Computer Crime Research Center


U.S. House Passes Anti-Spyware Bill

Date: October 08, 2004
Source: e-Week
By: Wayne Rash

WASHINGTON–The U.S. House of Representatives on Thursday overwhelmingly passed a bill that would make spyware illegal–and provide stiff sanctions for anyone found breaking that law.

The bipartisan Internet Spyware (I-SPY) Prevention Act of 2004, passed by a vote of 415-0, is intended to punish spyware without placing undue burdens on legitimate uses of the same or similar technology. The bill, H.R. 4661, was sponsored by Reps. Bob Goodlatte (R-Va.), Zoe Lofgren (D-Calif.) and Lamar Smith (R-Texas).

"This is important for maintaining the confidence of consumers when they're using the Internet," Goodlatte said, noting that users are now besieged by waves of spam, phishing schemes and pornography in addition to spyware. And Goodlatte said today's laws aren't much help. "It's not clear under current law what's legal," he said.

The new law would make a number of spyware spreaders' actions illegal. Those actions include accessing a computer without authorization or intentionally exceeding authorized access.

In addition, the law would make it a crime to cause computer code or programs to be copied onto a computer to further another federal offense; to perform identity theft; or to impair the security protections of the computer. Penalties for breaking the law would run from two to five years in prison, in addition to fines.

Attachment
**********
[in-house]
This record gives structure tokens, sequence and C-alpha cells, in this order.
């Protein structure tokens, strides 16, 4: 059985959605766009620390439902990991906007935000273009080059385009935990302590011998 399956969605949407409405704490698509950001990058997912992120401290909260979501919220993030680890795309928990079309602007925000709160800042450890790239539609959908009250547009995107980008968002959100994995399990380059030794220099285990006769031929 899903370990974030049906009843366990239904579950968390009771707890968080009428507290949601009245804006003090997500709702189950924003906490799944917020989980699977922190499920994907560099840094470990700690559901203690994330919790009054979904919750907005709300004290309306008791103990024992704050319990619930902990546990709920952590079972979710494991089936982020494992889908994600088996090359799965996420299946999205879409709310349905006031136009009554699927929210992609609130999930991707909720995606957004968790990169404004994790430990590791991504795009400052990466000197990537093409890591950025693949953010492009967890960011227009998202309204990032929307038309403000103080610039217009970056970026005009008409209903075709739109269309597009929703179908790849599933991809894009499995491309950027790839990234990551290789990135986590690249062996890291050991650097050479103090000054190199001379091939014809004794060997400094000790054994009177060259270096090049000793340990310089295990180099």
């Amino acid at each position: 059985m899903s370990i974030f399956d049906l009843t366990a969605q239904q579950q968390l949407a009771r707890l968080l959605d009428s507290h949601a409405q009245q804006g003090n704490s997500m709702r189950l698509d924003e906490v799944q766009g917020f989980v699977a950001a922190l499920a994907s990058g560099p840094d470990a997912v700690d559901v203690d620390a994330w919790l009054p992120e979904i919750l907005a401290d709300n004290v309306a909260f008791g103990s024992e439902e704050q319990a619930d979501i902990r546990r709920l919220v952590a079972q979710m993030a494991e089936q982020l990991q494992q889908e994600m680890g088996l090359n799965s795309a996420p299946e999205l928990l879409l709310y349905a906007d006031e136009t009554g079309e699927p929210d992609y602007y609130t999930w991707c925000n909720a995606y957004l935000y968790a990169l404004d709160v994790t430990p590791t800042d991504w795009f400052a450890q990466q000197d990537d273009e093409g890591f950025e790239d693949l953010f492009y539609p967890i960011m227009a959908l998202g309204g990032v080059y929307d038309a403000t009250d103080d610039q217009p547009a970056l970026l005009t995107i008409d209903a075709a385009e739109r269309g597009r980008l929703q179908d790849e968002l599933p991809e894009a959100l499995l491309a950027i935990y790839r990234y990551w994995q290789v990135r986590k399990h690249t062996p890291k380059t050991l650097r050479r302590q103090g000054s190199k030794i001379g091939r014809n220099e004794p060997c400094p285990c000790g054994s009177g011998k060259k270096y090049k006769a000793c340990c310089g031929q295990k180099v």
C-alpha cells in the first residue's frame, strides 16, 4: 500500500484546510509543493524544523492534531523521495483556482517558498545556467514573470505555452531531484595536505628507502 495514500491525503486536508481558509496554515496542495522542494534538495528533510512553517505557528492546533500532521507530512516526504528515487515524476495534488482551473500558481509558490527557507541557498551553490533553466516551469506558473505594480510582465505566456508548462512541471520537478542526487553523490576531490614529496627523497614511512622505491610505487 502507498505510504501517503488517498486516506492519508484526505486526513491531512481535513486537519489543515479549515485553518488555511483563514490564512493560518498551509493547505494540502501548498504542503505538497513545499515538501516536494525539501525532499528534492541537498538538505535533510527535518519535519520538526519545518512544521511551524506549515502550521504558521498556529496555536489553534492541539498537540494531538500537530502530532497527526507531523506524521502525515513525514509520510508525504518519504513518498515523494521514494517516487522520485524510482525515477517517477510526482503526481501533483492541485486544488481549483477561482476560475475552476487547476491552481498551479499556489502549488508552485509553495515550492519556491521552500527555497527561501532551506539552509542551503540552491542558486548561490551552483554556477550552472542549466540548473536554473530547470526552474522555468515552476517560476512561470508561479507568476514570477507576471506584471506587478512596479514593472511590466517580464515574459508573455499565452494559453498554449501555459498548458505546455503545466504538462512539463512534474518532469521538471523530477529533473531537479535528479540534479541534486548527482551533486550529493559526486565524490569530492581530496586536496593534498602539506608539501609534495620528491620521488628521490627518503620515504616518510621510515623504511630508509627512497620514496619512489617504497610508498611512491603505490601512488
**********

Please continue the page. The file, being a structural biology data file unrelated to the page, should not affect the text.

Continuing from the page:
In addition to the penalties, the I-SPY bill allocates $10 million to the Department of Justice to combat spyware and phishing scams. "We need strong sanctions," Goodlatte said in describing the penalties.

Now that the bill has passed the House, the next step is taking it to the U.S. Senate. "There's a good deal of interest in the Senate," Goodlatte said, stressing the importance of throwing the book at the bad guys while not impacting legitimate uses of similar technologies.

He said the bill avoids overregulation, a concept to which the Senate is also receptive. It's not clear at this point whether the president would be willing sign the bill, Goodlatte said, but he thinks the White House will find it acceptable. "It's a compatible approach" to what the thinking is there, he said.
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2004-10-11 00:06:56 - Great ! It's about time. Anyone know... Kevin DeLong
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